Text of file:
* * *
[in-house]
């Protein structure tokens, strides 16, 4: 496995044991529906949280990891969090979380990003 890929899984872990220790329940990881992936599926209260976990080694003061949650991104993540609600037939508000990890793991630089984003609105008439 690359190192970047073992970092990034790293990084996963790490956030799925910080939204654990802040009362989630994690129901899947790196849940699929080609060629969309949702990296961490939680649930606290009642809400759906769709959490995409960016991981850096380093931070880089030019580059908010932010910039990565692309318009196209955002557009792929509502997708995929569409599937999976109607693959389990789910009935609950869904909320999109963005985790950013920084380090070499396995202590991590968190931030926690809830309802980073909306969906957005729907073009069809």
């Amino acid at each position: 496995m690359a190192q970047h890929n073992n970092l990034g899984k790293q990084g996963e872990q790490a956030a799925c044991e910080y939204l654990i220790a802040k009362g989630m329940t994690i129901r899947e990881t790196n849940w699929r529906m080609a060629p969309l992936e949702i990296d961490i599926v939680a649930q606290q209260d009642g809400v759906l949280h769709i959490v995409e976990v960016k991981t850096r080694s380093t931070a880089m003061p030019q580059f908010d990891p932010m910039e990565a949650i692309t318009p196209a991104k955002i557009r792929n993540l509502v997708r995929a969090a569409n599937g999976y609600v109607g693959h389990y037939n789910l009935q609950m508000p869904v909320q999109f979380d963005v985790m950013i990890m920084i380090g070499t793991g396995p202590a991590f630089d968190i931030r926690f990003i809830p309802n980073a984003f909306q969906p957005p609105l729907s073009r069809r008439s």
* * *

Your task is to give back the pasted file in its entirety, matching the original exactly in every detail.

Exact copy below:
[in-house]
């Protein structure tokens, strides 16, 4: 496995044991529906949280990891969090979380990003 890929899984872990220790329940990881992936599926209260976990080694003061949650991104993540609600037939508000990890793991630089984003609105008439 690359190192970047073992970092990034790293990084996963790490956030799925910080939204654990802040009362989630994690129901899947790196849940699929080609060629969309949702990296961490939680649930606290009642809400759906769709959490995409960016991981850096380093931070880089030019580059908010932010910039990565692309318009196209955002557009792929509502997708995929569409599937999976109607693959389990789910009935609950869904909320999109963005985790950013920084380090070499396995202590991590968190931030926690809830309802980073909306969906957005729907073009069809």
């Amino acid at each position: 496995m690359a190192q970047h890929n073992n970092l990034g899984k790293q990084g996963e872990q790490a956030a799925c044991e910080y939204l654990i220790a802040k009362g989630m329940t994690i129901r899947e990881t790196n849940w699929r529906m080609a060629p969309l992936e949702i990296d961490i599926v939680a649930q606290q209260d009642g809400v759906l949280h769709i959490v995409e976990v960016k991981t850096r080694s380093t931070a880089m003061p030019q580059f908010d990891p932010m910039e990565a949650i692309t318009p196209a991104k955002i557009r792929n993540l509502v997708r995929a969090a569409n599937g999976y609600v109607g693959h389990y037939n789910l009935q609950m508000p869904v909320q999109f979380d963005v985790m950013i990890m920084i380090g070499t793991g396995p202590a991590f630089d968190i931030r926690f990003i809830p309802n980073a984003f909306q969906p957005p609105l729907s073009r069809r008439s």